• Have no conflict discussions about behaviours and how to meet them

We want children to be as independent and confident as possible so it is important to talk about what behaviours your child is demonstrating and work out the meaning behind them.  If your child wants more independence we should be encouraging them as this will improve their future outcome.  We all want less emotional eruptions and so we need to make adjustments and be flexible on how we are going to meet their needs.

There are parent’s out there who struggle to change their parenting and it can be extremely challenging on all parts because majority of the time it leads to fights and resentments.  If you need help in this area send me an email on and we can arrange a time so that I can help your family come together.



Five Lifesaving Steps When You Feel The World Crumbling.

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At the moment I am feeling like the world is crumbling around me.  I feel like nothing is going right (ok except my fight with the insurance company) but even that has taken its toll on my emotional well being.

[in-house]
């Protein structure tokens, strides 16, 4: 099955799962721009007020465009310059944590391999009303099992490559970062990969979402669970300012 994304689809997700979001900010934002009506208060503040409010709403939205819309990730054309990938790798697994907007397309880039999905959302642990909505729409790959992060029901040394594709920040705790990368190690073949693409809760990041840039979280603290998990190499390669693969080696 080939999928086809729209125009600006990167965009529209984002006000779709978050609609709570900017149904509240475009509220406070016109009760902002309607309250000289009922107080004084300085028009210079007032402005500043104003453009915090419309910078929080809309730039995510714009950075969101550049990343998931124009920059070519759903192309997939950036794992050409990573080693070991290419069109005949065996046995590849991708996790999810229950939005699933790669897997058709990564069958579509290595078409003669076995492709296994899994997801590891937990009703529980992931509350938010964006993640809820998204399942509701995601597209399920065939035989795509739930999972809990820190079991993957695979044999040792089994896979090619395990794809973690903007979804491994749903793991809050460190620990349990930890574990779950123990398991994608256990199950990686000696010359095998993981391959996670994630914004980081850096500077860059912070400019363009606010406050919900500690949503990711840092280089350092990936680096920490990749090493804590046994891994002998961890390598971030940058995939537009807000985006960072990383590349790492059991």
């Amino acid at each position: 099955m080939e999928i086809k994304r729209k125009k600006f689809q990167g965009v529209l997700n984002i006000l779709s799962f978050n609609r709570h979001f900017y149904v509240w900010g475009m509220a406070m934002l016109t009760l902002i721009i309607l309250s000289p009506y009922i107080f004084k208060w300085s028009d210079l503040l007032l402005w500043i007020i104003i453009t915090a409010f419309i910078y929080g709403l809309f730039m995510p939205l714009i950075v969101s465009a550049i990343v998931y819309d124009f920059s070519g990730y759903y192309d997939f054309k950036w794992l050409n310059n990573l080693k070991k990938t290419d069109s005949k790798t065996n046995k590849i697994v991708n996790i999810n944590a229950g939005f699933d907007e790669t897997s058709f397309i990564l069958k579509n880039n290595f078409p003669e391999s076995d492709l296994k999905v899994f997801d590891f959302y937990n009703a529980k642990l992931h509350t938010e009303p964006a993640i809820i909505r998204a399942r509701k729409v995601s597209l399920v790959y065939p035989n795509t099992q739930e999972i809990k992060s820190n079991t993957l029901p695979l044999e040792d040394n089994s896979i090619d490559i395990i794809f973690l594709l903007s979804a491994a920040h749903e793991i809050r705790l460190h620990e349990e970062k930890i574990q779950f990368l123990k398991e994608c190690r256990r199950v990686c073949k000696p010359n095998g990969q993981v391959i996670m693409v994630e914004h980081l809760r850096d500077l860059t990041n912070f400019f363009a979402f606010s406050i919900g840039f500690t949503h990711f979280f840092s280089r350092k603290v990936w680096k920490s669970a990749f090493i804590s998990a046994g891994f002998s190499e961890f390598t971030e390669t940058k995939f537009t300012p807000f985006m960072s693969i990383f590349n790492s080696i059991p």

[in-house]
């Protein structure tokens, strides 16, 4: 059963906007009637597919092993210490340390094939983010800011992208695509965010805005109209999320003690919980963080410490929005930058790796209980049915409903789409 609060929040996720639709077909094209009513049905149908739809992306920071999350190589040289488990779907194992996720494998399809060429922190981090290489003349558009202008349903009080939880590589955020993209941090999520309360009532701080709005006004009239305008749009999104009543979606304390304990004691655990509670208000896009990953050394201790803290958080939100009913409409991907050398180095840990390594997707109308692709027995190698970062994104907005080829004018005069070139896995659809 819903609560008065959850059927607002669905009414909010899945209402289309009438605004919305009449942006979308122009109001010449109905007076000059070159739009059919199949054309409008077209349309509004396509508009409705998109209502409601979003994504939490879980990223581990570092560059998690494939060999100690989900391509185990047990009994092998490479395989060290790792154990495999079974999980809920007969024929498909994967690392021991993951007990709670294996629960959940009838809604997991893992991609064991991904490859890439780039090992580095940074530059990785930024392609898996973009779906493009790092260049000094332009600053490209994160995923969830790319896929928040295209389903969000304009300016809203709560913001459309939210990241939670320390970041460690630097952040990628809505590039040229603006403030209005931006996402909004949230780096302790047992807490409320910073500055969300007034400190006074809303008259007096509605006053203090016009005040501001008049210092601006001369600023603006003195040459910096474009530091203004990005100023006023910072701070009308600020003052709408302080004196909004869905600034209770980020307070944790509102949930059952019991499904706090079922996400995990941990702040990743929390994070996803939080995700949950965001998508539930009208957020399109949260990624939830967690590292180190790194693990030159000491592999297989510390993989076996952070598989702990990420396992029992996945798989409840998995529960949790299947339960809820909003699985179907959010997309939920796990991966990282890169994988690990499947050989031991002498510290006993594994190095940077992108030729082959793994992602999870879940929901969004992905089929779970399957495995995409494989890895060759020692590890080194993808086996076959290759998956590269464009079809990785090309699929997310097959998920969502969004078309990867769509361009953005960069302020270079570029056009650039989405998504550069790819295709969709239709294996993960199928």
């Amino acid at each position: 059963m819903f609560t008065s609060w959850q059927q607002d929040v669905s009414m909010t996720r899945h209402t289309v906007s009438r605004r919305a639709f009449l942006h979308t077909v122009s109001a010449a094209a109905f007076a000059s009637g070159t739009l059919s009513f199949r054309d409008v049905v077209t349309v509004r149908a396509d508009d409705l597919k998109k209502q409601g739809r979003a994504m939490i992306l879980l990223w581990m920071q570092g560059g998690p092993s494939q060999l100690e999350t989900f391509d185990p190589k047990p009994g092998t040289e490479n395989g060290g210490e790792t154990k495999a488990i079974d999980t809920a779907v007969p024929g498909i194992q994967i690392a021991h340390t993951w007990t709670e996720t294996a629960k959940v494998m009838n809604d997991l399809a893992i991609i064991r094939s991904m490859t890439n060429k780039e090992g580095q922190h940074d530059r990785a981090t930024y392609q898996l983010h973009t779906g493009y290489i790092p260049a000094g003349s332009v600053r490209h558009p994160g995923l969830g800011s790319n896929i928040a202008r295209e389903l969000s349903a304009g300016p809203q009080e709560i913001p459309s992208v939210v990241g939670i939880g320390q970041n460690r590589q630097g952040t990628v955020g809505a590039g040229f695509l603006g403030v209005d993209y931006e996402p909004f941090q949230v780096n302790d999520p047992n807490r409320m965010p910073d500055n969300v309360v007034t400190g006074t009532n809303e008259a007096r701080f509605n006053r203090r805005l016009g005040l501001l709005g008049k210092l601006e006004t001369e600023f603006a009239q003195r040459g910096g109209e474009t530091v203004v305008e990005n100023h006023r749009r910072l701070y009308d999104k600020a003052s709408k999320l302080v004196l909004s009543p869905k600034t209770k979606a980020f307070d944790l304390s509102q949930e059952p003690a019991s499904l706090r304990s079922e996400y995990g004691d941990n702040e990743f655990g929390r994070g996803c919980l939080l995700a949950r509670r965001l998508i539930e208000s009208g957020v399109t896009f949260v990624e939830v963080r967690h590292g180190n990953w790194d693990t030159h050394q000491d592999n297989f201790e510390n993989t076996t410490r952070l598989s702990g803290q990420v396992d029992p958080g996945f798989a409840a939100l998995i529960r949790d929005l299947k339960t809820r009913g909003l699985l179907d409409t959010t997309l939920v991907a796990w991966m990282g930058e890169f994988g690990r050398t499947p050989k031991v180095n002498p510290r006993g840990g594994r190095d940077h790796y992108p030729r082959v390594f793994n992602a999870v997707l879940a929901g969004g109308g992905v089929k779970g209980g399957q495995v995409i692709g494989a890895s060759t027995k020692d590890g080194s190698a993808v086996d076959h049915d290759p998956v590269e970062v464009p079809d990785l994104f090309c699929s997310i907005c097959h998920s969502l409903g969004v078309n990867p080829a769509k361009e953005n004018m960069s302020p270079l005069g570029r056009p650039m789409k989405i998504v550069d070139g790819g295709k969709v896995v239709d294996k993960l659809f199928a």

I seem to be at logger heads with Emma.  She seems to be ignoring most of my instructions.  Getting extremely angry over every no.  Not actually accepting the word no.  Don’t even mention homework.

Grace seems to be reacting to everything and all I can think of is that I need to get off the earth for a bit.  Maybe I am having my internal meltdown and my body is screaming it is time to get off the world for a bit.

It is not helping that I am on medication that has been putting added pressure on my body and it seems to be playing with my migraines so it is making things more challenging.

I am also missing my mum and dad like crazy as I can’t just pick up the phone and call them for their advice.  I see the older generation around at the shops and think often how that was robbed from both of my parents.

We all have those moments and it is hard not to feel depressed.

So what can you do?

Here are five suggestions that can help you through these tough challenges.

  1. Treat your body like a temple.  It is very easy to seek out comfort eating to “make” us feel better.  However, if this food is not healthy and with chemical additives and preservatives, it will most likely make you feel worse.  So stick to fresh food and say no to processed food.
  2. Exercise.  I have been finding that when I exercise, the stresses seem to be minimised and I become more focused.
  3. Journaling.  Sometimes it is healthy to write about your problems so they are outside of your head.  However the key here is although we can dwell as much as you like on the past and current problems, it will not get you anywhere.  If you actually do not come up with a solution to the problem then you are not going to come out of the problem.